AdvisorOehrle, Richard T.
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PublisherThe University of Arizona.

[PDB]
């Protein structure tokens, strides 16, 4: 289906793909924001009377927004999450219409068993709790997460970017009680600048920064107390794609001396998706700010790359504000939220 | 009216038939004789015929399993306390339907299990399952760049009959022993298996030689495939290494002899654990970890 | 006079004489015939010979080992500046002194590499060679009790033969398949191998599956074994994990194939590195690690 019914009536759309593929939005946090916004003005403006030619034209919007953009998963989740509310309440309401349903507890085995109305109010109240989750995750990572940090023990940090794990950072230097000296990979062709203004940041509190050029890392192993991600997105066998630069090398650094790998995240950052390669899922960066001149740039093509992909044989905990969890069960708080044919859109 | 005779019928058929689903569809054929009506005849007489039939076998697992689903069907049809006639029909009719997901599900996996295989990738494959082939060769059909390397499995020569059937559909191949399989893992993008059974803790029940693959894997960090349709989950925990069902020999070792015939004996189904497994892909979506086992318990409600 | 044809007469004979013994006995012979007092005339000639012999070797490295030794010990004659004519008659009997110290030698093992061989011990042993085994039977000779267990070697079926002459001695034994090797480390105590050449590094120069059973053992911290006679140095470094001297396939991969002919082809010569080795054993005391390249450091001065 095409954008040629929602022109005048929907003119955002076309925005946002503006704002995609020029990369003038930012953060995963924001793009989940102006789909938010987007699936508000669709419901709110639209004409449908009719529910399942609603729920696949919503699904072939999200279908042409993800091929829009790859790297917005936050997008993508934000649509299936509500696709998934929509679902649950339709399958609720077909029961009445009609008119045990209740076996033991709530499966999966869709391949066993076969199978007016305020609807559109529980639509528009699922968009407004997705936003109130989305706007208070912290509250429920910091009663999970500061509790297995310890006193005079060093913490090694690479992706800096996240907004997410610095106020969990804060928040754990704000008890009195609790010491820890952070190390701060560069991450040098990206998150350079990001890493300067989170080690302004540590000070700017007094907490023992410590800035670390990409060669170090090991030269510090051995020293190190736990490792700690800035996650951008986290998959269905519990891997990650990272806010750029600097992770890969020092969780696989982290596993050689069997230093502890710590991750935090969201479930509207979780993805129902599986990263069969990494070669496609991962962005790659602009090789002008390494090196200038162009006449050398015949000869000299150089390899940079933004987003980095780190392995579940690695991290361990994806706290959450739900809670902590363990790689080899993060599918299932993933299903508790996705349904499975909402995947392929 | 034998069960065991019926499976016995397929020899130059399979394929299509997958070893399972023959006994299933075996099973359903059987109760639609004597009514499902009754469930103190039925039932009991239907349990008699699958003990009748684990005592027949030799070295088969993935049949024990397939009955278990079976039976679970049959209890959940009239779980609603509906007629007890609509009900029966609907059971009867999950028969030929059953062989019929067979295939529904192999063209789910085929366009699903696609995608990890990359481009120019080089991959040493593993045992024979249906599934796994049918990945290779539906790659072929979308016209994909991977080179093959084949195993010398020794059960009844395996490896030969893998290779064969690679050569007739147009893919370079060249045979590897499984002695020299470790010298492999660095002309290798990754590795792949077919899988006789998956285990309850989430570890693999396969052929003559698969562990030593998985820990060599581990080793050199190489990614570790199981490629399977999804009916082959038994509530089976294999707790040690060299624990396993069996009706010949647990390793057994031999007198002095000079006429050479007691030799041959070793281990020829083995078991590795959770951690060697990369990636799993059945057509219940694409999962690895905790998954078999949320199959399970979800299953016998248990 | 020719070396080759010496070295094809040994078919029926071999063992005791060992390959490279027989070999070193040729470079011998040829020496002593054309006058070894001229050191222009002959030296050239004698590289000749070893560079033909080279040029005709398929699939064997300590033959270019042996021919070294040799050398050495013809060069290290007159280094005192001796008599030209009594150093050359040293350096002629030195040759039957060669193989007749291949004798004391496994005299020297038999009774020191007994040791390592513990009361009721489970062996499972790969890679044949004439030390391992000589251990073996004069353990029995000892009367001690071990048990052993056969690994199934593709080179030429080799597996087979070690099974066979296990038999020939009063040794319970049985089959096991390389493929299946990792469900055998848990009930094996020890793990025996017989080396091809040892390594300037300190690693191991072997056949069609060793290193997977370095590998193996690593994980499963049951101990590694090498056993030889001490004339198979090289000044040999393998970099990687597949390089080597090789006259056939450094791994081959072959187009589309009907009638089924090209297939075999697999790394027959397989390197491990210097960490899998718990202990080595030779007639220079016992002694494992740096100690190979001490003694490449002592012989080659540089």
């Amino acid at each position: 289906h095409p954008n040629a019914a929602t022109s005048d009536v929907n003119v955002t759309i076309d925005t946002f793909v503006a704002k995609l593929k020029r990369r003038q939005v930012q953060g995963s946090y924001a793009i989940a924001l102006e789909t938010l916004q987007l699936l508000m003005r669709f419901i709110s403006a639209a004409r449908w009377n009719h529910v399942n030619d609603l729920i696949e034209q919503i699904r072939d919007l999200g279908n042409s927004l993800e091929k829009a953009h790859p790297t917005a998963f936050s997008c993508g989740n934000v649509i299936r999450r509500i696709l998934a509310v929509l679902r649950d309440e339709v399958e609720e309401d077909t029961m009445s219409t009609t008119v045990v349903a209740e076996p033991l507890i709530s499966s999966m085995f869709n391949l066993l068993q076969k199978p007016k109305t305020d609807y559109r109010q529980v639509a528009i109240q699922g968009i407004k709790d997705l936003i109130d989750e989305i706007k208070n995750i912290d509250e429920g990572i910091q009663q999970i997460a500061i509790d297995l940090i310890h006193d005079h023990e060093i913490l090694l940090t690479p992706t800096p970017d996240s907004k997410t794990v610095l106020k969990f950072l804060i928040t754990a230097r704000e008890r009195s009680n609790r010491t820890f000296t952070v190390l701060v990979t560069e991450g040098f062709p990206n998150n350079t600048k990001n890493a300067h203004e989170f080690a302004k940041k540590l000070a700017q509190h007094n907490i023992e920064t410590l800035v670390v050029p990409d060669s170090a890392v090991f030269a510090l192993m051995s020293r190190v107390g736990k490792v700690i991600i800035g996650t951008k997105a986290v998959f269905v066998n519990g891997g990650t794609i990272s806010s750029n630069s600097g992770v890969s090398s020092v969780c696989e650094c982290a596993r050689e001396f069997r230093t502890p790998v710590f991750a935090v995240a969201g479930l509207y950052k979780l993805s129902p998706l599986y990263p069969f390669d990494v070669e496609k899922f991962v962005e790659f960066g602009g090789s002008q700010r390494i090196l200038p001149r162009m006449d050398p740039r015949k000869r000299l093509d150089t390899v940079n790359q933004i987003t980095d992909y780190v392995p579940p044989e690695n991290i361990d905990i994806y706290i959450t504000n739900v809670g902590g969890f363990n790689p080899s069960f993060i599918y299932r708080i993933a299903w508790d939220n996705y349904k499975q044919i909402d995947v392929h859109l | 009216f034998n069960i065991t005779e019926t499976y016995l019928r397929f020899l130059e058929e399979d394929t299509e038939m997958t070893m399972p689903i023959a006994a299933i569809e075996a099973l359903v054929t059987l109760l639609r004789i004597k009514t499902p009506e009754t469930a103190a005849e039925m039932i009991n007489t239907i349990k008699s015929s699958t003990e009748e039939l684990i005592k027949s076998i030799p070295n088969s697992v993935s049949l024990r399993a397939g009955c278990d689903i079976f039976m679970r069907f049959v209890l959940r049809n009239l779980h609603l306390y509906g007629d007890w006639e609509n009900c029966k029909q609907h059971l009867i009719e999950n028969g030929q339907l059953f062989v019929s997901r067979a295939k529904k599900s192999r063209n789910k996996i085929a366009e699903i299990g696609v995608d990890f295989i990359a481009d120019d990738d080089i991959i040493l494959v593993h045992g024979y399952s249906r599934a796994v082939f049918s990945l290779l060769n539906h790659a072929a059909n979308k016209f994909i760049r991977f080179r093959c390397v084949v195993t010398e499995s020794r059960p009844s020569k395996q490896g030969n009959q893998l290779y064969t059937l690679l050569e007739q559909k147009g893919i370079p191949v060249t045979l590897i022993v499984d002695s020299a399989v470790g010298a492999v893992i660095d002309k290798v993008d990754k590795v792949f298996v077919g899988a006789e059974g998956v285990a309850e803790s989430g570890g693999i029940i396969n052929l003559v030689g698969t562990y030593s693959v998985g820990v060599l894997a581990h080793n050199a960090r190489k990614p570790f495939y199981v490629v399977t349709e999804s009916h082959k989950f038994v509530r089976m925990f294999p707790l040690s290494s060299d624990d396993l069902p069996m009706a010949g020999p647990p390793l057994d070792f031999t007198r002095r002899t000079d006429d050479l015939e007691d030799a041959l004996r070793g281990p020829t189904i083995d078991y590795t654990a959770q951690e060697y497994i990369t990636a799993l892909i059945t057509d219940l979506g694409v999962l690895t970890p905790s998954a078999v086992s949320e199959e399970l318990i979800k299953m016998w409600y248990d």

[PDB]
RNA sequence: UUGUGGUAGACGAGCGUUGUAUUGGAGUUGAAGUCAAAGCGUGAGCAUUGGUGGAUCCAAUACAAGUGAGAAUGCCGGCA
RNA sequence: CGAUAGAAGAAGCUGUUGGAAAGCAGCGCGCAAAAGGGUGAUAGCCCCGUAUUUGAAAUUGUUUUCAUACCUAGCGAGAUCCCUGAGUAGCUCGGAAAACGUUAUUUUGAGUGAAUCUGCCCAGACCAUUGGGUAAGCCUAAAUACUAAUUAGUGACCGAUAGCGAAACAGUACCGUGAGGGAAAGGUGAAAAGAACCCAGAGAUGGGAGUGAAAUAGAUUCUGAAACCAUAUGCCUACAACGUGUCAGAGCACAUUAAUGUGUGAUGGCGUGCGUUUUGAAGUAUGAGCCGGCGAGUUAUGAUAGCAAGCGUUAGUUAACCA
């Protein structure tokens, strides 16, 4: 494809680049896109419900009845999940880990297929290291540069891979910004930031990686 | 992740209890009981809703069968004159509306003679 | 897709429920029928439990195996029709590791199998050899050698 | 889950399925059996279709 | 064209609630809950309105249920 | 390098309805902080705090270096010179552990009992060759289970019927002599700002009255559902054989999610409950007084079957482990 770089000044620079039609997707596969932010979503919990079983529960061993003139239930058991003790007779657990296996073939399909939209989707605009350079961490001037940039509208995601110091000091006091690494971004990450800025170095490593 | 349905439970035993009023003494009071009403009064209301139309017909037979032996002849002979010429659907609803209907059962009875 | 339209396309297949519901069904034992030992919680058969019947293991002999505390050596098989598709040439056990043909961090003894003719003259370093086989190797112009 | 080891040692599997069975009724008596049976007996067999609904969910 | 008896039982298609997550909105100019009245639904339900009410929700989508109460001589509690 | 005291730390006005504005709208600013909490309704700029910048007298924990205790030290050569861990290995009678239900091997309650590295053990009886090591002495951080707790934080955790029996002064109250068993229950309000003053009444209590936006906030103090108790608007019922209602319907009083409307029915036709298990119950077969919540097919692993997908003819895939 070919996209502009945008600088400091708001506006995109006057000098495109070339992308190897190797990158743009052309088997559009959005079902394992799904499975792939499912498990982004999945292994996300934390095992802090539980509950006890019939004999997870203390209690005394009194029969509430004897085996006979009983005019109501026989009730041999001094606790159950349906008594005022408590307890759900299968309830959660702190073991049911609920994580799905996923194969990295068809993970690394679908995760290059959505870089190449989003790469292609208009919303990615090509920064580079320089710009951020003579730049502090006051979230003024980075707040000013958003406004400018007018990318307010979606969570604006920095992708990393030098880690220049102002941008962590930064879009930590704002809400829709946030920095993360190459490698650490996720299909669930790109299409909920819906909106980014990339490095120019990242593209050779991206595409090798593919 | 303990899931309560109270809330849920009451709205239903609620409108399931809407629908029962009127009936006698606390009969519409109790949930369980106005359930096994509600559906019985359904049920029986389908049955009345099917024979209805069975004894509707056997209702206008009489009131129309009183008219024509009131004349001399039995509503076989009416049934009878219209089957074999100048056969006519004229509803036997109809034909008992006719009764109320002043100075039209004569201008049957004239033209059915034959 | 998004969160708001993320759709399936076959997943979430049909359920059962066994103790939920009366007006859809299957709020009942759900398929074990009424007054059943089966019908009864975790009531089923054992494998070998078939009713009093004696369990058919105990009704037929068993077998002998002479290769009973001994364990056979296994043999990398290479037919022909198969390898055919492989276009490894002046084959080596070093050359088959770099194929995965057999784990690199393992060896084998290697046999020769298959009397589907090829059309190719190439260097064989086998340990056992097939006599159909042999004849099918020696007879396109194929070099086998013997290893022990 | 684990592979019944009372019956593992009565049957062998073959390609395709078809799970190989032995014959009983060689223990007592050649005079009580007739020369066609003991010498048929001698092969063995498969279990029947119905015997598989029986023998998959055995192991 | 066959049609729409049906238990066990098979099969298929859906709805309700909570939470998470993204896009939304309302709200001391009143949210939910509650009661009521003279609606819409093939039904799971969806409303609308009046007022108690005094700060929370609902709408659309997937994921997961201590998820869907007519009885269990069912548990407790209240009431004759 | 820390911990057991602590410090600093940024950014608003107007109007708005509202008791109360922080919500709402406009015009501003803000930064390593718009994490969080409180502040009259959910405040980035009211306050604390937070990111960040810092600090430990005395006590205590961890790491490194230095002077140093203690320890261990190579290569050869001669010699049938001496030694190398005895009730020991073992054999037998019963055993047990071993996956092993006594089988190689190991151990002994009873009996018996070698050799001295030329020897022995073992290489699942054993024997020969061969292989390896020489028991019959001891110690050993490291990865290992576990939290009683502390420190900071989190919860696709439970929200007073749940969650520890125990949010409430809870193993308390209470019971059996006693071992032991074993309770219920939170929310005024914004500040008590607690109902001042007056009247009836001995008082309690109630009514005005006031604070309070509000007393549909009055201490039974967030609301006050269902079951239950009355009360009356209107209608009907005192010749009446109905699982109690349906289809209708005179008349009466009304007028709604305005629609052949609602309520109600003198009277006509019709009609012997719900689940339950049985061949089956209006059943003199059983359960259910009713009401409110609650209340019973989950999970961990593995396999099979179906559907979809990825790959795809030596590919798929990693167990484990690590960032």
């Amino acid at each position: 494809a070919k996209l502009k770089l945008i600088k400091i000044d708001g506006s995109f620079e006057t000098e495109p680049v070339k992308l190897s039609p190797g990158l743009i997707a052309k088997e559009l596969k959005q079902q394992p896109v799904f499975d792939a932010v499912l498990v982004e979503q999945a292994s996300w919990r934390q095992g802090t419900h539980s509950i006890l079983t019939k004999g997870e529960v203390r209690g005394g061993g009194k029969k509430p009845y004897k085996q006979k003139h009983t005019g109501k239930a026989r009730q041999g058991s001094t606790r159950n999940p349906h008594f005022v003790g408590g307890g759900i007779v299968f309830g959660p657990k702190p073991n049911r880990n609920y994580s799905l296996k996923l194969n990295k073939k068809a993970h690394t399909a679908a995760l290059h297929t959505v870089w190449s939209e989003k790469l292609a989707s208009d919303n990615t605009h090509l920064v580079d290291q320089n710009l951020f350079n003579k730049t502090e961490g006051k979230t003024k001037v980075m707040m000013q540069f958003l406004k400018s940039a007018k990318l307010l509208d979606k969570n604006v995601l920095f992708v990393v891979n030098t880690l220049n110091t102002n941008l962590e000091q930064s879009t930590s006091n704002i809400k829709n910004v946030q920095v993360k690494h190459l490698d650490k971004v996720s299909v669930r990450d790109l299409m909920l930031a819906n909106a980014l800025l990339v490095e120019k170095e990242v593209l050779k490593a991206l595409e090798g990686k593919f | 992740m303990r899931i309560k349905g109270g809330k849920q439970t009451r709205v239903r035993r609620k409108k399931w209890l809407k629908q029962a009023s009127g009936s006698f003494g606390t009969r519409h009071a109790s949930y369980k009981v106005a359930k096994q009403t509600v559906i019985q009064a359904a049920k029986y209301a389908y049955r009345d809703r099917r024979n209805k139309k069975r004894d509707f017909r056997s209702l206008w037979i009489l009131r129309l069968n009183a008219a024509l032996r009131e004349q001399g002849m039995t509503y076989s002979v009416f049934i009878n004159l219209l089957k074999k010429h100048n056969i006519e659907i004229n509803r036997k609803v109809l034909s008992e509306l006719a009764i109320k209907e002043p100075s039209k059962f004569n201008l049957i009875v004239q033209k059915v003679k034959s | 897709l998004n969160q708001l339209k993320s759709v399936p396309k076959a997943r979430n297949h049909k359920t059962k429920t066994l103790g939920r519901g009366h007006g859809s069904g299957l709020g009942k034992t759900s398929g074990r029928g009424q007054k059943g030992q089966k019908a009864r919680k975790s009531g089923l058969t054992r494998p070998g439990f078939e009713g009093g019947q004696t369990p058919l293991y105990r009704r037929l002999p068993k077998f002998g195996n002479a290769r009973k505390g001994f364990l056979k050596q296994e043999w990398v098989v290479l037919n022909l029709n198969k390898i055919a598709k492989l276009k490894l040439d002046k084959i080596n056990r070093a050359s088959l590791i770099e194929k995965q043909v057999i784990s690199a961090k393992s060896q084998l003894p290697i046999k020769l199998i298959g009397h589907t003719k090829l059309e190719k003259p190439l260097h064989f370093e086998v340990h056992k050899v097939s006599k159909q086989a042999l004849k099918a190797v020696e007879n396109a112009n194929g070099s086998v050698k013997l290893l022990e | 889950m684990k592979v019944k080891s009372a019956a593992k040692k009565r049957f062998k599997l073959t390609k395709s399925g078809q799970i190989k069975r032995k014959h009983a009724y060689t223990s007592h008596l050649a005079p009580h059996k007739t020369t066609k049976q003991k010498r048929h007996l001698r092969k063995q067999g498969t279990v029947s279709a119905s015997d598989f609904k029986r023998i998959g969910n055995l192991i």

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AbstractThis dissertation investigates the interaction between the basic rules for tense interpretation, on the one hand, and temporal types of VPs or sentences, time expressions and syntactic distribution of tense forms, on the other. This dissertation proposes an analysis in which each tense form is associated with at least three time identities, the zero time point, the event time and the reference time. The zero time is defined as the time from which a situation is considered and interpreted, the event time as the time at which a situation takes place and the reference time is the time at which the situation holds and which is part of the event time under consideration. Concerning the temporal structures of situations expressed by VPs or sentences, this dissertation proposes a six-type temporal classification and treats temporal types not as atomic but as reducible to temporal features. By so doing, this dissertation brings to light the internal structure among various temporal types. Regarding the relation between tense and time expressions, this dissertation analyzes it to be one of temporal inclusion and provides a successful account of why time adverbs do not necessarily mark both ending points of a given homogeneous situation, though this is true with a nonhomogeneous situation. In accounting for tense interpretation in complement clauses, this dissertation maintains that complement tense forms and matrix tense forms can be interpreted in the same way and they differ only in the interpretation of the zero time point. In the matrix clause, tense is interpreted with respect to the speech time and, in the complement clause, tense is interpreted relative to the reference time of the matrix clause. Because the zero time is used instead of the speech time in the proposed basic tense rules, these rules are general and powerful enough to be applicable to tenses in any syntactic environment.